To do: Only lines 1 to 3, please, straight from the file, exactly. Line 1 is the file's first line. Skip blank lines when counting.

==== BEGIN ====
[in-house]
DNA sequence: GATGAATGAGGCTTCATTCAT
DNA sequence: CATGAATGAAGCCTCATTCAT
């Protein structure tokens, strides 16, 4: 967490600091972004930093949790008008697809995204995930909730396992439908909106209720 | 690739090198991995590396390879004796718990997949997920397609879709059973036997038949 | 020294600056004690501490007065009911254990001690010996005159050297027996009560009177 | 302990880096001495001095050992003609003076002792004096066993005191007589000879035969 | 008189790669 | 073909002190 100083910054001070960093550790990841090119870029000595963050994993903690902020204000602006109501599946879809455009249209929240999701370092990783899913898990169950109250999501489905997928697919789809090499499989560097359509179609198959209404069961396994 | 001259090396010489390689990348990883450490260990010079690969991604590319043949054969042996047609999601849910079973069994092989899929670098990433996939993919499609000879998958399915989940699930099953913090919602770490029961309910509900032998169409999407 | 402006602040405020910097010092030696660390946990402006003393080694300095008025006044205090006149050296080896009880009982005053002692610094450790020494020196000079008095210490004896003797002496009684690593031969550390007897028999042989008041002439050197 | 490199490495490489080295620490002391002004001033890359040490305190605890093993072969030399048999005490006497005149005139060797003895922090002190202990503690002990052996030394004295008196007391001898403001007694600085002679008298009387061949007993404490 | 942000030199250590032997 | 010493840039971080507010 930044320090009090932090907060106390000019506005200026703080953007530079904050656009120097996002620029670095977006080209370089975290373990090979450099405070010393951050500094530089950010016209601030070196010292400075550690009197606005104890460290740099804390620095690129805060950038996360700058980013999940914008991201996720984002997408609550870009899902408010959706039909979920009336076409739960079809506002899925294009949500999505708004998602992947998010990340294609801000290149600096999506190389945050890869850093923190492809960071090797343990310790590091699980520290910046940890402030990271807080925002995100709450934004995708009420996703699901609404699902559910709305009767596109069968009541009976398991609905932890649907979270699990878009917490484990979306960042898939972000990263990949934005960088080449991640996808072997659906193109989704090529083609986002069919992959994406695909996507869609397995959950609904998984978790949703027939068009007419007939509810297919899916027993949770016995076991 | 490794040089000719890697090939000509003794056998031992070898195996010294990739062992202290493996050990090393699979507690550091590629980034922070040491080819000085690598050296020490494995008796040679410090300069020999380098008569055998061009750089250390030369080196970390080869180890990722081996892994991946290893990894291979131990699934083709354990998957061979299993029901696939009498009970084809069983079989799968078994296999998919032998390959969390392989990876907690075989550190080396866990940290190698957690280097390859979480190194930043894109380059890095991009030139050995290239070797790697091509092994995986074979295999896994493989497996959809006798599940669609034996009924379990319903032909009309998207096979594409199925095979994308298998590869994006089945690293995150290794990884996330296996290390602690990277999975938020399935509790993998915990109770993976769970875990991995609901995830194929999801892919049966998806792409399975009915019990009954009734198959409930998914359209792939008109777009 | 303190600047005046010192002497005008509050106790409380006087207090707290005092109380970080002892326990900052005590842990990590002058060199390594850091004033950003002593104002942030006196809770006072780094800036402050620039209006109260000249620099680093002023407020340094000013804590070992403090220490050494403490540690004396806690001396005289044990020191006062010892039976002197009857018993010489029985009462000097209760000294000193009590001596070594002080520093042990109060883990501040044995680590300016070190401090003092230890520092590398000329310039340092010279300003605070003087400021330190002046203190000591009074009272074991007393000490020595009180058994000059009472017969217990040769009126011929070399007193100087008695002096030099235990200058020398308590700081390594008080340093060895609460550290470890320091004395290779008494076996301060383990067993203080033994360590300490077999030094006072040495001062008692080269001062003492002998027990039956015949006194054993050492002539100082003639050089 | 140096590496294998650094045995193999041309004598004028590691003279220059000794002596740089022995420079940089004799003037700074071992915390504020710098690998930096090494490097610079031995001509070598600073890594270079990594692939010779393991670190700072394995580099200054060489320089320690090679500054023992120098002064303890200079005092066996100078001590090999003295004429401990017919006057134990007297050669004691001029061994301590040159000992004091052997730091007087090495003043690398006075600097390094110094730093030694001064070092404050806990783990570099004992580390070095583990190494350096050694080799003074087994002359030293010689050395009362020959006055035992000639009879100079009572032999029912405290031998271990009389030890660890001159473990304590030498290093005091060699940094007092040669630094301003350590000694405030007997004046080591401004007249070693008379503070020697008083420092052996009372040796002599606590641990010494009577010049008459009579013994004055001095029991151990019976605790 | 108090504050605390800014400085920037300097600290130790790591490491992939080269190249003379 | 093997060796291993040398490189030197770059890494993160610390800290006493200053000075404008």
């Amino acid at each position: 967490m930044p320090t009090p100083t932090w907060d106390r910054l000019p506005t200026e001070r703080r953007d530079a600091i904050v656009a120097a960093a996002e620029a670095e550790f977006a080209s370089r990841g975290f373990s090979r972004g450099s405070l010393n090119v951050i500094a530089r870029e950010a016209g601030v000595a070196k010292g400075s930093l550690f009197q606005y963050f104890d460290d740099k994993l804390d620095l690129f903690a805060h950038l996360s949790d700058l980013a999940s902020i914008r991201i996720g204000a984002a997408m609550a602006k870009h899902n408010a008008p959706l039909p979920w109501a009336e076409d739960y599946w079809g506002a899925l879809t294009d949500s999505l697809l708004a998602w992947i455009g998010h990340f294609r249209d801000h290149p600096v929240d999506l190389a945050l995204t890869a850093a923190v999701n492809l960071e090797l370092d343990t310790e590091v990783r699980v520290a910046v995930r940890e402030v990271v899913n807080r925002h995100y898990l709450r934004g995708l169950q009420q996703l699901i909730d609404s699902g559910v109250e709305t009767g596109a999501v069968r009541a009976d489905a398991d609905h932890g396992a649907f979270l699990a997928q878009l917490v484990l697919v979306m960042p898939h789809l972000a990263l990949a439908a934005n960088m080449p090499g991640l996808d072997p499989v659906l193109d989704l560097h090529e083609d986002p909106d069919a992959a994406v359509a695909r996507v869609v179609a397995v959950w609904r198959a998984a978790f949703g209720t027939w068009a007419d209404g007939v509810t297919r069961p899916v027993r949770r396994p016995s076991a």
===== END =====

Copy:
[in-house]
DNA sequence: GATGAATGAGGCTTCATTCAT
DNA sequence: CATGAATGAAGCCTCATTCAT